The Pennsylvania Attorney General released the grand jury report looking at clerical sexual abuse across the commonwealth in six of the eight dioceses. The other two were previously investigated.
In the lead up to the release, I had heard it was going to be bad. Real bad. It is.
Just in Pennsylvania, 300 priests over 70 years.
And while the numbers alone are horrible, I read some of the accounts; some of the details not published in the papers. I struggle to find the words.
The level of sin and evil exhibited by these men is incredible. These crimes were against the weakest of us—our children. They were not the results of someone who was sick and struggling. They were not the results of someone having a moment of failure.
They were the actions of sinister men deliberately and intentionally committing some of the most egregious offenses against nature and morality. They were calculated efforts to abuse children and to coerce submission through their role as our highest moral authorities, our representatives to us and to God of our faith. These were not men struggling with some part of themselves that they tried to use their faith to combat. There were men who used their faith as a tactical weapon against these poor children.
And worse, others around them supported them in doing it. Sure, there are sometimes bad apples in a bunch but for the other priests and bishops who knew about these things to let them go? To hide them? To move them?
For some time, there was talk about the various recovery programs that priests used to be sent to for these crimes. At the time, so the talking points go, there was an understanding that this could be “treated”. Call it denial or something, but I gave the benefit of the doubt to those accounts. Yes, we know better now, but back then, maybe that really did make sense.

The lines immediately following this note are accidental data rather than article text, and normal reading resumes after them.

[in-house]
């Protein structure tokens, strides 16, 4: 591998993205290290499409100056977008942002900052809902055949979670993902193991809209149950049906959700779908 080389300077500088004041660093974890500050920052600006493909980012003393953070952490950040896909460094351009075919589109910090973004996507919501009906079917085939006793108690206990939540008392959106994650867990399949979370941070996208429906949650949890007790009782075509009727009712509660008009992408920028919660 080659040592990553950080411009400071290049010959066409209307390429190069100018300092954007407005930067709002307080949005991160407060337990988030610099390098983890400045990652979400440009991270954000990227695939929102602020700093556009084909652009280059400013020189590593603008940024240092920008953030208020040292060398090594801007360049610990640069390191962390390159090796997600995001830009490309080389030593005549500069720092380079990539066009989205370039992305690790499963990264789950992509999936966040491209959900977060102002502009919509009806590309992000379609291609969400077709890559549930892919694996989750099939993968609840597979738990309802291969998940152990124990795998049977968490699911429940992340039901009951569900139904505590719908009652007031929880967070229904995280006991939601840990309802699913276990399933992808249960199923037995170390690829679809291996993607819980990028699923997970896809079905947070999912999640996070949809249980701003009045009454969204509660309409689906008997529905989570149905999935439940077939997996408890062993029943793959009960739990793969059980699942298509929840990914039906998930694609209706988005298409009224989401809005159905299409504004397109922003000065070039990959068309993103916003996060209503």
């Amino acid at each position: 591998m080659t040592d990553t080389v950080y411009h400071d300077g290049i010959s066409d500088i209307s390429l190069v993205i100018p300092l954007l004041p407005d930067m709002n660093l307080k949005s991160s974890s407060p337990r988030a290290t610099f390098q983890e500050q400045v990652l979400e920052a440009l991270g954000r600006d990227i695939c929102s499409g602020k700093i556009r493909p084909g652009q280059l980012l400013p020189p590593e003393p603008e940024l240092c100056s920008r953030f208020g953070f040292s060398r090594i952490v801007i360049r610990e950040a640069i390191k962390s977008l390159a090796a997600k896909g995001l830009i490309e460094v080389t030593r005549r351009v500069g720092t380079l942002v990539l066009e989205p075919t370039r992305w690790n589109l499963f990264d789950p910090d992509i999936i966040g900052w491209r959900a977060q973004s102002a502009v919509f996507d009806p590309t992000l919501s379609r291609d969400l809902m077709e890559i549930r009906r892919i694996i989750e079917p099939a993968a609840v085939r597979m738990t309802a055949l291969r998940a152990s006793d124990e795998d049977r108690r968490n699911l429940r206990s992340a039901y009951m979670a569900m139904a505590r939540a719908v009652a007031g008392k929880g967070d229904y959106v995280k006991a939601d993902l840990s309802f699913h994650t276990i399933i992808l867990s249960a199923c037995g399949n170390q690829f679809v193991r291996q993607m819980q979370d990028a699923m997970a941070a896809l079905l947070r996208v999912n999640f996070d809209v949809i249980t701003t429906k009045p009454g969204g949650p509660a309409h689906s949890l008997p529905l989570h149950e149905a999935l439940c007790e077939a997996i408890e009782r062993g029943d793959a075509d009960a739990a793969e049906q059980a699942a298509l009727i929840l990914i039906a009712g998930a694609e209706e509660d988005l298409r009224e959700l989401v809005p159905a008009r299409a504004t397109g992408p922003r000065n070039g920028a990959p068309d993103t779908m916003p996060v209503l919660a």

After hearing about the scope, reading the accounts, and attempting to internalize and grapple with what the authorities of my faith did, no. That line of argument does not past muster. There is no way that anyone hearing these accounts could think that all someone needed to do was go to treatment to “cure” them. Either these other priests and bishops stuck their heads in the sand and refused to hear what actually happened or they are far more disgusting than we as the American Church have ever been prepared to admit.
I want to be able to propose ways to stop this from ever happening again. Not the sexual abuse—though that should absolutely stop—but this institutional culture. Even after the Dallas Charter and all that we, as a church, have realized since 2002, how are there still more new accounts coming to light from decades ago that were known? Why are there redacted names of priests in the grand jury report of previously known events that weren’t made public. Even in those cases where it was deemed the accusations were not credible, is there enough transparency to vouch for that?
I wish I could write a polished post that would give some glimmer of hope. I can’t. Not right now. I can only remind myself that our faith is in Jesus Christ, not in the ministers of the Church.
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